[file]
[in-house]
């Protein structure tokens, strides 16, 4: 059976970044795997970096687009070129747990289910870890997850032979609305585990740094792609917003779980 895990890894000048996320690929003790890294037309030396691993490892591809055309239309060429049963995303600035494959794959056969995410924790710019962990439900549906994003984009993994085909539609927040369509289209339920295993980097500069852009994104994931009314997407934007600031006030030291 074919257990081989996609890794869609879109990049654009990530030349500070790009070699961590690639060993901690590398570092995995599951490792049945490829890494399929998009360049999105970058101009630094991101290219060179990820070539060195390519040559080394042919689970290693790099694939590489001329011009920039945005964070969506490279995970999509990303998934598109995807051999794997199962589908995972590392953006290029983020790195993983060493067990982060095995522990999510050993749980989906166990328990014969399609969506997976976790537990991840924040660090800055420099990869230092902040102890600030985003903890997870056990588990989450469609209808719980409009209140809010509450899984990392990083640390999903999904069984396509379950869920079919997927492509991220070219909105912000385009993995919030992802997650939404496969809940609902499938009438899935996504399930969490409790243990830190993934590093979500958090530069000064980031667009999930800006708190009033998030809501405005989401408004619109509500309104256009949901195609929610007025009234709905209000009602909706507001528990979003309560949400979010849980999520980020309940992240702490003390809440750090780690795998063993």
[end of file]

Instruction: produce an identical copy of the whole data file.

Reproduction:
[in-house]
């Protein structure tokens, strides 16, 4: 059976970044795997970096687009070129747990289910870890997850032979609305585990740094792609917003779980 895990890894000048996320690929003790890294037309030396691993490892591809055309239309060429049963995303600035494959794959056969995410924790710019962990439900549906994003984009993994085909539609927040369509289209339920295993980097500069852009994104994931009314997407934007600031006030030291 074919257990081989996609890794869609879109990049654009990530030349500070790009070699961590690639060993901690590398570092995995599951490792049945490829890494399929998009360049999105970058101009630094991101290219060179990820070539060195390519040559080394042919689970290693790099694939590489001329011009920039945005964070969506490279995970999509990303998934598109995807051999794997199962589908995972590392953006290029983020790195993983060493067990982060095995522990999510050993749980989906166990328990014969399609969506997976976790537990991840924040660090800055420099990869230092902040102890600030985003903890997870056990588990989450469609209808719980409009209140809010509450899984990392990083640390999903999904069984396509379950869920079919997927492509991220070219909105912000385009993995919030992802997650939404496969809940609902499938009438899935996504399930969490409790243990830190993934590093979500958090530069000064980031667009999930800006708190009033998030809501405005989401408004619109509500309104256009949901195609929610007025009234709905209000009602909706507001528990979003309560949400979010849980999520980020309940992240702490003390809440750090780690795998063993």